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Buying your first home can be a scary process, especially if you dive in without doing your research. There is a lot of money on the table, and getting a loan for a home is a long-term commitment. Needless to say, this is not a decision you need to rush into.
Rather than buying a home without any preparation, it's best to understand how the process works and try to act like you've been through it before. This way, you will avoid common mistakes with home buying while finding a house you can feel proud to own. Here is a buying guide for first time home owners to help you ensure that you're getting a good deal.
Are You Financially Ready to Buy a Home?
A lot of people question whether or not they want to buy a home because of the costs involved with it. We recently did a study that compared the true cost of buying versus renting a home, and we discovered that buying is always more affordable in the end. Just because it's more affordable doesn't mean it's right for you though – at least not right now. Make sure you have enough money saved to put at least 10%-20% down on the home (depending on your credit worthiness), plus an additional $10,000 or more for repairs and inspections. This seems like a lot, but it is better to have that as a backup then get into a home you cannot use right away.
On top of saving money, you also have to think about your income stability. Have you been on the job a while, or did you just start? You might be making a lot of money now, but what happens five or ten years from now? You'll still have the same house loan to pay. Will you still have the same income? Don't get caught up in maxing out your budget. Focus on getting a steady job first, and then you can commit to this long loan.
How Much Can You Afford to Pay?
If you feel that you can handle mortgage payments, figure out how high those can go. Team NRS National Real Estate Specialists say no more than 50% of your income should go toward your "must-haves." That includes your mortgage payments, utility bills, car loans, insurance, and more. Think about what your current bills are and what they are expected to be in a larger home – if you upgrade. Then determine how much money you can confidently spend each month.
What Do You Need, Not Want?
It is important to know the difference between your wants and needs when buying a home. You might have dreams of a three story house with a pool in the backyard, but you only need two bedrooms and a patio. You have to keep your needs in mind more than anything because that will get you out of fantasy land. Never look at homes out of your price range because that will make you think you need more than you actually do. Just focus on the must-haves so you don't end up searching for forever.
Is Now the Right Time to Buy?
Once you know that you are financially stable, you need to consider how stable the housing market is. Talk to a few realtors in your area to determine if it is a buyer's market or a seller's market. This will vary by location, economic conditions, and months of the year, so you have to find the setup that works best for you. If homes are selling at really good prices, a realtor is going to tell you that right away. Her goal is to sell homes. When you feel that it is a good market for buying instead of selling, make your move and secure a good price on your first home.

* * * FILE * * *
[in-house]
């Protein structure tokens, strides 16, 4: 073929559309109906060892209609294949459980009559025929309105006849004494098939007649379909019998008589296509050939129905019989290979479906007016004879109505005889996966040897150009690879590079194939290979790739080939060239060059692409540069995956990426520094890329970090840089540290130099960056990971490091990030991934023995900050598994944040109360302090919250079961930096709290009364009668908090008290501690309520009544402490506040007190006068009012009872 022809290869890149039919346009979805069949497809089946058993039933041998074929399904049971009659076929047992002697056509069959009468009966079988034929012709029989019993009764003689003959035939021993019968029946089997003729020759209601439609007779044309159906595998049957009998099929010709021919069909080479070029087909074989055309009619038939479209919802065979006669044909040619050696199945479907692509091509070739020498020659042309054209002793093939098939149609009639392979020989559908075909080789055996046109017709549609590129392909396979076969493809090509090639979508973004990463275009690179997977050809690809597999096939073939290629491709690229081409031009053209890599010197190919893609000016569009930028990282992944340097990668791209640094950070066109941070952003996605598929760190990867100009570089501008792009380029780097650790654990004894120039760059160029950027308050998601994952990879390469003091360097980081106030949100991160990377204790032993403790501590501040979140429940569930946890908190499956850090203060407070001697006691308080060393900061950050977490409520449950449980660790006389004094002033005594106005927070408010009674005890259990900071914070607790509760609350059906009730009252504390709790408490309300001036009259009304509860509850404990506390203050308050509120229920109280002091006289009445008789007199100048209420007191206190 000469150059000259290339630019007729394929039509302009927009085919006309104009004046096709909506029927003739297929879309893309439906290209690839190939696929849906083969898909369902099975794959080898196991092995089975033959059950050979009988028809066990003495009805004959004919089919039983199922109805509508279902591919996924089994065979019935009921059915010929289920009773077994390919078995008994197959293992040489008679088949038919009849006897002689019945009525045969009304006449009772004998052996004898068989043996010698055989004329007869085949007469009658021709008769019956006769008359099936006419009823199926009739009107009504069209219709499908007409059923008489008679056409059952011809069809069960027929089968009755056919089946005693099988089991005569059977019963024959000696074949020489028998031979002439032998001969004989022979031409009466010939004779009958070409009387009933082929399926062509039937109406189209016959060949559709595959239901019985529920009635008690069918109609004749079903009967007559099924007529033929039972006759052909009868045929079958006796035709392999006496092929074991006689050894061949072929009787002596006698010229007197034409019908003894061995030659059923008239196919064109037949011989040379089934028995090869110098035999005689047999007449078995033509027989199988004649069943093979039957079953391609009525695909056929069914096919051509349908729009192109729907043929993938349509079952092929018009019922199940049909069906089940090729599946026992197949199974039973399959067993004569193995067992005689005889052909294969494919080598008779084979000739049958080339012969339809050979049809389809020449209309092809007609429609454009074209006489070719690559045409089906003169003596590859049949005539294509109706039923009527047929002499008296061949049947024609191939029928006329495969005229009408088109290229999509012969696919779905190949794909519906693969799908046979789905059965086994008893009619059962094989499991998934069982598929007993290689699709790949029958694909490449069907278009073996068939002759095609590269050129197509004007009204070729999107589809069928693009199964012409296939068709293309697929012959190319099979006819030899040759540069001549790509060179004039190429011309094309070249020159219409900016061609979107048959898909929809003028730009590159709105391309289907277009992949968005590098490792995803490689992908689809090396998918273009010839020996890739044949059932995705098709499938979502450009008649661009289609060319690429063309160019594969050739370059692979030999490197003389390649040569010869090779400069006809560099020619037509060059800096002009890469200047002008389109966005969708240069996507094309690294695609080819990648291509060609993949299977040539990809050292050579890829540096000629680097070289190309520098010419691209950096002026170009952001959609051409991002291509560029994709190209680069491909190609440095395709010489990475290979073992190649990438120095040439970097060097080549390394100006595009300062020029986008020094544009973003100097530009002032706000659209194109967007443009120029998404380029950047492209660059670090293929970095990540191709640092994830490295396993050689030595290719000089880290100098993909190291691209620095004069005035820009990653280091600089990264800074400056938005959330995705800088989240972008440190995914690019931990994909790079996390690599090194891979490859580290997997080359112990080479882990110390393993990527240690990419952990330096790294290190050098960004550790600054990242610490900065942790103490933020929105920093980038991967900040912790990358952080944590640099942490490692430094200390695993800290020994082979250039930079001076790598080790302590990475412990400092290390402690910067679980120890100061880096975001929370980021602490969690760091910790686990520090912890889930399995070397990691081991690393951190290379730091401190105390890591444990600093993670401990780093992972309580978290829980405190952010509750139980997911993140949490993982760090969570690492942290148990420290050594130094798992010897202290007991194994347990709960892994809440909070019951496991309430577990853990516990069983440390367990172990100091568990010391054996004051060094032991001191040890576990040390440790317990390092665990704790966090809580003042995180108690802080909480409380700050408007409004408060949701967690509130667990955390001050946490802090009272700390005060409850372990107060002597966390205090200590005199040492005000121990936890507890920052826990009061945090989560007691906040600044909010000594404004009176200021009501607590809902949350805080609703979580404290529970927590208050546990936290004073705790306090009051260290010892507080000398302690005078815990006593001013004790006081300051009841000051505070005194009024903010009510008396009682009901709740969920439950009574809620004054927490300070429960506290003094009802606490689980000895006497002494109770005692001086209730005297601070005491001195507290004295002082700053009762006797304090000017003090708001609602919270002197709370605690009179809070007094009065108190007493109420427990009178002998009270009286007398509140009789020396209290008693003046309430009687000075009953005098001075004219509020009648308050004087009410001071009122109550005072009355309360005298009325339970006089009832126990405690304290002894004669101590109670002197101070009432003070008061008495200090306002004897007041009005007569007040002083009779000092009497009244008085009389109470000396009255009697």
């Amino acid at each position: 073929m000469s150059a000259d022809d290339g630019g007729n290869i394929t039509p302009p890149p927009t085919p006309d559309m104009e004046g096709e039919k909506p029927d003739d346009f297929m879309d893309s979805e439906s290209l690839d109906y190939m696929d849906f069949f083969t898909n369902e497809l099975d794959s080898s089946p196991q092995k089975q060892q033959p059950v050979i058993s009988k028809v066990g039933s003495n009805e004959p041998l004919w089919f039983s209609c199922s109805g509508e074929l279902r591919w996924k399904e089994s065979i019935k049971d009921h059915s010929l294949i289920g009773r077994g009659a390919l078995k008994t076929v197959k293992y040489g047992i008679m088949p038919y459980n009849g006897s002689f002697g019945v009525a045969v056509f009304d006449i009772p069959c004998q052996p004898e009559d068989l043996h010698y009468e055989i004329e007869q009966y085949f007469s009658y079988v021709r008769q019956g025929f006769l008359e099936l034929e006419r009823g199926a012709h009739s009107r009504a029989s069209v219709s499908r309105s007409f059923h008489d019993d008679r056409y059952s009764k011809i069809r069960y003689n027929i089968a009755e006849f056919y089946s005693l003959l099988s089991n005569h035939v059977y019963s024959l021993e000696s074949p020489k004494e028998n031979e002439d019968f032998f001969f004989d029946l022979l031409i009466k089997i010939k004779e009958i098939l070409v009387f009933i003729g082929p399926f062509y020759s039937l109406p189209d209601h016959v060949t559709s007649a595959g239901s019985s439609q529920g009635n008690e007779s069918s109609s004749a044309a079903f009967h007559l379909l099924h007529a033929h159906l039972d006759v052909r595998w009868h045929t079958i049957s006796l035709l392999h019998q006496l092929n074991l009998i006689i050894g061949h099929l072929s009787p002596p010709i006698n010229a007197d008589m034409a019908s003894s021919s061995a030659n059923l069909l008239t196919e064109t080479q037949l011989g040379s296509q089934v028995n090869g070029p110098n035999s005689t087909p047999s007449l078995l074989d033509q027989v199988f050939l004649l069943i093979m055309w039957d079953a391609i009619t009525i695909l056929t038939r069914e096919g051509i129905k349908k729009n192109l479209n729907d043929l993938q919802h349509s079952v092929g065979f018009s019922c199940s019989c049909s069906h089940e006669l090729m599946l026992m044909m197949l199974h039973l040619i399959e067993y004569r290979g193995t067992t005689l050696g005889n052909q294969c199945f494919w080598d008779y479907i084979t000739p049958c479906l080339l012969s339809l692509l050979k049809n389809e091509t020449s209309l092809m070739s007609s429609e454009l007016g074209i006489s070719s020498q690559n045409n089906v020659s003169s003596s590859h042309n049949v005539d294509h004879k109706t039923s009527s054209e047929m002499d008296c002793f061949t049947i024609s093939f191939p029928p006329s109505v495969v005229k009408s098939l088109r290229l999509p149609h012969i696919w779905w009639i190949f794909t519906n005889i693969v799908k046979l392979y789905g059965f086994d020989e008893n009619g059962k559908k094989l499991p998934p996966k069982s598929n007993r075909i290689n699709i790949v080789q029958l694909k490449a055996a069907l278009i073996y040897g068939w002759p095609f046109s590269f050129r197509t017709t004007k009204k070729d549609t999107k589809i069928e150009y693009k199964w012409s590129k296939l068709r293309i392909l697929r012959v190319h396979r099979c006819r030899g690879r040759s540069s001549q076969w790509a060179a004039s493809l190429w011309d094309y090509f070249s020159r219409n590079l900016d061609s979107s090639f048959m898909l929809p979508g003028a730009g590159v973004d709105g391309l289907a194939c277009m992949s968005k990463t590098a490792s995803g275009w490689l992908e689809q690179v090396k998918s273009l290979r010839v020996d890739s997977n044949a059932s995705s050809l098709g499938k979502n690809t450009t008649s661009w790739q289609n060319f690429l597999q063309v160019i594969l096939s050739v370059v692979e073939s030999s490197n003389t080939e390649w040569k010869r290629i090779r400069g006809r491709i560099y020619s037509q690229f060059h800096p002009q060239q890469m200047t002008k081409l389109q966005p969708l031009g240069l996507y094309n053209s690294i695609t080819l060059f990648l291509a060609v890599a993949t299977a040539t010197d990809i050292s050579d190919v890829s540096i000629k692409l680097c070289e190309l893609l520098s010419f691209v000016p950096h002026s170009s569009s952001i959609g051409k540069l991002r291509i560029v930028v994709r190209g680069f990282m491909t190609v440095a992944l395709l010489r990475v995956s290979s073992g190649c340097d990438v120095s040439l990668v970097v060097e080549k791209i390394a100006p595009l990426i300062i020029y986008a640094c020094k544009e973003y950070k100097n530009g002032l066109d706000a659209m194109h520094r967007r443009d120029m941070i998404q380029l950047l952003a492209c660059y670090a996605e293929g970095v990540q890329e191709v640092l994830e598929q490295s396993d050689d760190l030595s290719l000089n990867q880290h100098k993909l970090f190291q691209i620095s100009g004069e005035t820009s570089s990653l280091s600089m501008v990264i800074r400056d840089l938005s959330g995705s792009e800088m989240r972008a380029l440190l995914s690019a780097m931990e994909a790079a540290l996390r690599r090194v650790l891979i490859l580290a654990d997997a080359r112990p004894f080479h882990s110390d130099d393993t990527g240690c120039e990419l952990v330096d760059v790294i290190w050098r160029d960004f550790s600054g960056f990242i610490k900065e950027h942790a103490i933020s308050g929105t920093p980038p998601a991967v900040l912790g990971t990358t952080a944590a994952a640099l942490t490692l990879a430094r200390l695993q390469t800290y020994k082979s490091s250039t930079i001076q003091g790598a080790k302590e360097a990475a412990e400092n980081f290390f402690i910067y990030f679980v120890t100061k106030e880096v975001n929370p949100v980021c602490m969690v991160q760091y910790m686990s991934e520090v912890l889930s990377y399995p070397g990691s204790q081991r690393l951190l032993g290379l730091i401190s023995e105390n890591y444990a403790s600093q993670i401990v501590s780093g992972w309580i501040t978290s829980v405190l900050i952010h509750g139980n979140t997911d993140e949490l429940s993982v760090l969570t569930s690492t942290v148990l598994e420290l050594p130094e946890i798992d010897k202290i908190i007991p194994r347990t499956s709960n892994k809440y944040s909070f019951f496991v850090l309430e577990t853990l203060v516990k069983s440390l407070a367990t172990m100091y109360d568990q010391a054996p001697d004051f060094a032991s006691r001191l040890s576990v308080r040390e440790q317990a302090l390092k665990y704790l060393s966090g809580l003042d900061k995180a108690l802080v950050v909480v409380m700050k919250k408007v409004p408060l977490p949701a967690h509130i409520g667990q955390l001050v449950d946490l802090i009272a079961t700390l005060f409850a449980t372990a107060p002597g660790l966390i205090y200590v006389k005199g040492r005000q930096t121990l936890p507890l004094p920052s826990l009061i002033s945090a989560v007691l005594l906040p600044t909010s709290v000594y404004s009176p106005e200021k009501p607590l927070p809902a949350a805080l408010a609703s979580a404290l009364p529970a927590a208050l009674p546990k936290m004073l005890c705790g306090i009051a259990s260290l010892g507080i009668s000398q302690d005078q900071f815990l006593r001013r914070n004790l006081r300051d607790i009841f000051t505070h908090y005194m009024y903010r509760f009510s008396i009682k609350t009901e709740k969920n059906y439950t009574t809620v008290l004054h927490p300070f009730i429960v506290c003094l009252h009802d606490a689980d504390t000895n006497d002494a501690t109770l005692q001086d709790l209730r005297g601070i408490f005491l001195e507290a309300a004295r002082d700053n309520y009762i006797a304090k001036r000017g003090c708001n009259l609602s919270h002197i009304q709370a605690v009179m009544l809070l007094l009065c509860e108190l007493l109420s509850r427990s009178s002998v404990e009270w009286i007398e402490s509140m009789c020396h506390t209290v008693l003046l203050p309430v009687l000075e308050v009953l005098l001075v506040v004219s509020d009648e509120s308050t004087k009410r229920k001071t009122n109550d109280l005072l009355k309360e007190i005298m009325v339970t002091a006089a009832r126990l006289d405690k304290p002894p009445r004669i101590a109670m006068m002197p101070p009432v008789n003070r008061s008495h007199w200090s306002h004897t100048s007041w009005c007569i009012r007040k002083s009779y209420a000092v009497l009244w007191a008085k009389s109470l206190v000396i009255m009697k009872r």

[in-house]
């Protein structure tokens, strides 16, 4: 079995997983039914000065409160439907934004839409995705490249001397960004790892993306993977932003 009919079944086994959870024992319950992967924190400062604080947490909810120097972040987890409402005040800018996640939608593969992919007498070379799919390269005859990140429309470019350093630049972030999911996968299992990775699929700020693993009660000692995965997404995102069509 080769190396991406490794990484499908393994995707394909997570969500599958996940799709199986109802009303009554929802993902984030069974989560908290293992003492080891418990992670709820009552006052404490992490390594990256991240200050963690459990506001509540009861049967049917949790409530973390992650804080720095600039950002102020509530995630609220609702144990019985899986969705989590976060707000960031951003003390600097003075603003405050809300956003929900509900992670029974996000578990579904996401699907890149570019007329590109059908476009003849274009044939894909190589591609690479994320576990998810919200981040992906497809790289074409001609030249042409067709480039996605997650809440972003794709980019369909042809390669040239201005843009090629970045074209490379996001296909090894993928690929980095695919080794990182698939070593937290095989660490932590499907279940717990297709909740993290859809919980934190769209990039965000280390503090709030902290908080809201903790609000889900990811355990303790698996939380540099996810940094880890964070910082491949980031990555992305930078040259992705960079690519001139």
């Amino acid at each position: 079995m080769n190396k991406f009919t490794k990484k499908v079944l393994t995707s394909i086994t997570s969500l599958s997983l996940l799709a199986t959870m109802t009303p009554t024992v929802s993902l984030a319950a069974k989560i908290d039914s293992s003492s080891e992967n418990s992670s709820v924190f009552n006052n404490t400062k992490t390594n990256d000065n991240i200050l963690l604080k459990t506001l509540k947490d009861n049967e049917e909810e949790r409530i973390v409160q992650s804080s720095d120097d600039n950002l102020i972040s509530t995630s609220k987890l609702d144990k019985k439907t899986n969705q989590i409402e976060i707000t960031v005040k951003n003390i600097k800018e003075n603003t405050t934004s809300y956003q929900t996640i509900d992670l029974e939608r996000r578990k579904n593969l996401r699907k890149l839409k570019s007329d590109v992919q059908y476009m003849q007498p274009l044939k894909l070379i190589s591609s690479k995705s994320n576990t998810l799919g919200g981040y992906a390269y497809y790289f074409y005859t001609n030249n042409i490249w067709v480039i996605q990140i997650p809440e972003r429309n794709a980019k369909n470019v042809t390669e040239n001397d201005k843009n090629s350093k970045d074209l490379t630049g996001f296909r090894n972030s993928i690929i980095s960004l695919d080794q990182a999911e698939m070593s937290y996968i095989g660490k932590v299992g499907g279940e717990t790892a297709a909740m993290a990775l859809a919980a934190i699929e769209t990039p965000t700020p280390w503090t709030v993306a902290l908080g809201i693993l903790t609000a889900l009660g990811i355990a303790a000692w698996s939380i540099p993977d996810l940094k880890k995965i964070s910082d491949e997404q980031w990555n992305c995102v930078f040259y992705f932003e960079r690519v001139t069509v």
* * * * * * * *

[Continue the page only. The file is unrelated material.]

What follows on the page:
Is the Home Priced Well?
If you've ever watched an episode of Property Virgins or Property Brothers on HGTV, you know one of the first parts of the negotiation process is checking the comparables. That means looking at other homes that have sold in the area to determine if the one you want is well-priced. If it is priced right at market value, you might not want to place a very low offer on it. If it is priced well above market value though, you can use that information to get a better deal than the asking price. You can also see if a home is undervalued, as that may be an indication that the homeowner wants to start a bidding war. You're going to have to fight to get that home.
If you want to check comparables on your own, use a site like Zillow or Homegain to see what homes are selling for in your area. Then you can figure out what the right offer will be for the one you want.
Do You Have a Good Realtor?
Some first time buyers don't see the point in hiring a realtor to buy a home. You can just look on your own, right? By using the right realtor, you will gain access to homes that aren't yet on the market, and you will have someone by your side to tell you what a home should logically be priced at. This person will also do the negotiations for you so you don't get suckered into a bad deal. If you have the money to afford it, hire a real estate agent to be by your side. He or she will significantly improve your first home buying experience.
Is This the Right Home for You?
Above all else, you have to determine if the home you're set on is indeed right for you. Is it in the location you want? Is it priced well? Does it have the basic amenities you need it to have? Have you hired an inspector to make sure it is structurally sound? Keep all of these thoughts in mind when you go to choose a home, and then pursue the one you want wholeheartedly. If that happens to be the first one you see, go for it.
Editorial Note: Any opinions, analyses, reviews or recommendations expressed in this article are those of the author’s alone, and have not been reviewed, approved or otherwise endorsed by any card issuer.